Serial killer Donald Neilson dies aged 75

 

Serial killer Donald Neilson, who was known as the Black Panther, has died in hospital, prison sources said.

Neilson was given four life sentences in 1975 and was one of a small group of notorious prisoners who were told they would spend the rest of their lives behind bars.

The 75-year-old was taken to hospital from Norwich prison with breathing difficulties on Saturday and was pronounced dead at about 6.45pm yesterday, the Prison Service said.

A Prison Service spokesman said: "HMP Norwich prisoner Donald Neilson was taken to outside hospital in the early hours of Saturday December 17 with breathing difficulties.

"He was pronounced dead there at approximately 6.45pm on Sunday December 18.

"As with all deaths in custody, the independent Prisons and Probation Ombudsman will conduct an investigation."

In June 2008, a High Court judge ruled the notorious killer must never be released from prison.

Neilson, who murdered heiress Lesley Whittle in 1975 and also shot dead three sub-postmasters during armed robberies, had applied for the setting of a minimum jail term which would have given him a chance of parole.

But Mr Justice Teare, sitting in London, announced that Neilson's "whole life" tariff must remain.

He said: "This is a case where the gravity of the applicant's offences justifies a whole life order."

The judge rejected argument on behalf of Neilson, who was sentenced to four terms of life imprisonment at Oxford Crown Court in 1976, that the sentencing "starting point" should be one of 30 years.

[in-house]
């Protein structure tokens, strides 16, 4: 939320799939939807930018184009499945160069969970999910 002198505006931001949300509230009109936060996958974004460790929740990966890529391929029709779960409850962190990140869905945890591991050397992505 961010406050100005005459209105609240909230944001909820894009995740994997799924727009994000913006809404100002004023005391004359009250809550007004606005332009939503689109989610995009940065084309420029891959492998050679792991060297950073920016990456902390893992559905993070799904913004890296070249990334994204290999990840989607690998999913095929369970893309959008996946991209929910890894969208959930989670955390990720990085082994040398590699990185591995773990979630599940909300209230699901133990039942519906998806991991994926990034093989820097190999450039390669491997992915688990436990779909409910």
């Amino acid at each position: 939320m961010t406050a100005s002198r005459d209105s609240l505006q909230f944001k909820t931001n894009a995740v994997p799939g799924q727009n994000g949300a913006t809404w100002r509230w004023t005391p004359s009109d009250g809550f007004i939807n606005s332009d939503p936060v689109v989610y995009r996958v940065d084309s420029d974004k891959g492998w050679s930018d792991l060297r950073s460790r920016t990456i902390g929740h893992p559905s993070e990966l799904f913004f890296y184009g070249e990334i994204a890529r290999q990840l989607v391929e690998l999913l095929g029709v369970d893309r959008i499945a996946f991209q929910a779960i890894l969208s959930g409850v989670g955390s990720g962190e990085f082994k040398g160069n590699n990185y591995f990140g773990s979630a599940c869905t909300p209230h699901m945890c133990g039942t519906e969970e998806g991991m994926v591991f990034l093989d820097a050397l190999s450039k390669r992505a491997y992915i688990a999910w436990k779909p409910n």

Neilson, a jobbing builder, kidnapped 17-year-old Lesley Whittle from her home in Shropshire, leaving a ransom demand for £50,000.

Her body was later found in an underground drainage system hanging from the bottom of a ladder to which Neilson had secured her by the neck with wire.

Mr Justice Teare said that between February and November 1974, Neilson - who lived in Bradford - "shot and killed three sub-postmasters in the course of armed robberies of their premises".

He added: "The trial judge said that the applicant (Neilson) never set out without a loaded shotgun or other loaded weapon and that he never hesitated to shoot to kill whenever he thought he was in danger of arrest or of detection."

The fourth murder, committed between January 3 and March 7 1975, was that of Lesley Whittle.

Mr Justice Teare said: "The three murders of sub-postmasters involved a substantial degree of premeditation because the applicant took with him a loaded firearm which he was prepared to use.

"They were committed for gain. The victims were particularly vulnerable because of their occupation.

"The manner in which the young girl was killed demonstrates that it too involved a substantial degree of premeditation or planning. It also involved the abduction of the young girl."

The judge said that there "are and were no mitigating features".

Mr Justice Teare added: "The trial judge said that the applicant's sentence of life imprisonment must mean life and that if he ever were released from prison it should only be on account of great age or infirmity."

It was plain from the sentencing remarks of the trial judge that Neilson was "ruthlessly prepared to shoot to kill if he considered such action necessary".

The location and manner of Lesley Whittle's death "indicates that she must have been subjected by the applicant to a dreadful and horrific ordeal", he added.

PA

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